MARLBOROUGH MAN ADMITS ROLE IN
MULTIMILLION DOLLAR BANK FRAUD CONSPIRACY
The United States Attorney for the District of Connecticut announced that MIRZA H. BAIG, 48, of West Street, Marlborough, pleaded guilty today before United States District Judge Janet Bond Arterton in New Haven to one count of conspiracy to commit bank fraud stemming from his involvement in a multimillion dollar bank fraud scheme.
According to court documents and statements made in court, BAIG worked for Branford-based New England Cash Dispensing Systems, Inc. (“NECDS”), which was in the business of operating a network of automated teller machines (“ATMs”). Beginning in approximately March 2000, NECDS entered into an agreement with Domestic Bank of Cranston, Rhode Island, whereby NECDS would supply ATM services in conjunction with Domestic Bank, the victim in this case. The ATMs in the network were stand-alone machines located in various commercial establishments, such as convenience stores and gas stations, and other locations throughout several northeastern states, including Connecticut. While all of the ATMs in the NECDS network bore the logo of Domestic Bank, NECDS was responsible for contracting with merchants and placing the ATMs in their establishments, and would perform maintenance on the ATMs. Ultimately, there were three funding sources for ATMs within the NECDS network: Domestic Bank provided the cash for specified ATMs in the network, NECDS supplied cash for other ATMs in the network, and certain merchants supplied cash for other ATMs. Over the course of time, the number of ATMs in the network that were funded by Domestic Bank increased, while the number of ATMs funded by NECDS decreased.
In pleading guilty, BAIG admitted that he and others engaged in a conspiracy to defraud Domestic Bank of cash the bank supplied for use in the ATM network. As part of the scheme, BAIG and other NECDS personnel ordered excess cash from Domestic Bank and then diverted the cash, which was meant to be used to refill Domestic Bank ATMs, to refill ATMs that would otherwise have been refilled with NECDS’s funds. BAIG and others also engaged in a “cover-up” to prevent the bank from recognizing that money was missing by “floating” Domestic Bank’s money. Specifically, NECDS personnel involved in the conspiracy often would order extra money for an ATM that was funded by Domestic Bank, knowing that the extra cash would be used to fill another ATM that previously had been shorted cash. This was done regularly over several years, and resulted in Domestic Bank receiving false information through the periodic replenishment process indicating that its cash was appropriately accounted for.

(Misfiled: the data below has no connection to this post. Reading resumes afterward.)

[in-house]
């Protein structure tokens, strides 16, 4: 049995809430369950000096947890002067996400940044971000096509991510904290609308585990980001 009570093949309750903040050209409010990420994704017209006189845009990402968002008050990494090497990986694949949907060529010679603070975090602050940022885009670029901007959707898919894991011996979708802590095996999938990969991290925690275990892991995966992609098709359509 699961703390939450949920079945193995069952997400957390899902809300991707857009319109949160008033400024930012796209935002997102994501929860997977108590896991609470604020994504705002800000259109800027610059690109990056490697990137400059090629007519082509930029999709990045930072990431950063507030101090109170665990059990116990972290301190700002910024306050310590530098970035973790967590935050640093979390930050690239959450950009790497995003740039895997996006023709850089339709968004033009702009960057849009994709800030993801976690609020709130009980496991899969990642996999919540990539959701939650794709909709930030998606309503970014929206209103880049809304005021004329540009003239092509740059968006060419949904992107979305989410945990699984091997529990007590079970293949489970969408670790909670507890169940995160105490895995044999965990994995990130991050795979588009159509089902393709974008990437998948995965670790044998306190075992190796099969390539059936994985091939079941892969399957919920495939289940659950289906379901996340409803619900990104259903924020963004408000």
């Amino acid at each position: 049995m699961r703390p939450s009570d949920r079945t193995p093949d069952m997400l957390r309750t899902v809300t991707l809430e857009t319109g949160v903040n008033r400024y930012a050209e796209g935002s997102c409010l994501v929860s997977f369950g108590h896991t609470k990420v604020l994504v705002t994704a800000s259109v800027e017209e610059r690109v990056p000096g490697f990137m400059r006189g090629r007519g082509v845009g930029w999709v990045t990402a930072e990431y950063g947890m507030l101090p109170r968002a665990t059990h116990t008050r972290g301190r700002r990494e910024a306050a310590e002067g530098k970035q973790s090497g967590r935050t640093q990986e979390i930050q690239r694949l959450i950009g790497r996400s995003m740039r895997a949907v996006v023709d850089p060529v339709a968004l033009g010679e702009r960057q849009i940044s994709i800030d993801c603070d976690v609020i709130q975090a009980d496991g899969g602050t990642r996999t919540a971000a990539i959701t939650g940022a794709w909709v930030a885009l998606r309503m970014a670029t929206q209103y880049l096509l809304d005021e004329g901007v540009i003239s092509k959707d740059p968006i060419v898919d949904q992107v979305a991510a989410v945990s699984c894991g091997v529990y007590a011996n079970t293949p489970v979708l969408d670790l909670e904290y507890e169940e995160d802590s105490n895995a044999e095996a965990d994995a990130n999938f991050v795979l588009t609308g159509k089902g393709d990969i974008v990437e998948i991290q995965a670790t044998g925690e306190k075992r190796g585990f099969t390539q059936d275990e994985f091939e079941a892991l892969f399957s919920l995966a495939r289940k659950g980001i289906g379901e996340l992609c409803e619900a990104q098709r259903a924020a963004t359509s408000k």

Domestic Bank ultimately lost approximately $4.8 million in funds that it had supplied to NECDS. In pleading guilty today, BAIG admitted that he personally stole approximately $2 million in cash, which he used for his own personal enrichment.
Judge Arterton has scheduled sentencing for March 16, 2012, at which time BAIG faces a maximum term of imprisonment of 30 years. In addition, in lieu of forfeiture, BAIG has agreed to pay a money judgment in the amount of $1 million prior to the date of his sentencing. BAIG also faces a restitution order of up to approximately $4.8 million at the time of his sentencing.
Joseph Sarlo, the former Chief Executive Officer of NECDS, John DeMilo, the former General Manager of NECDS, and Gary Vestuti, an NECDS employee, have each previously pleaded guilty to one count of conspiracy to commit bank fraud stemming from this scheme. Each awaits sentencing.
This matter is being investigated by the Federal Bureau of Investigation and is being prosecuted by Assistant United States Attorney Paul Murphy.
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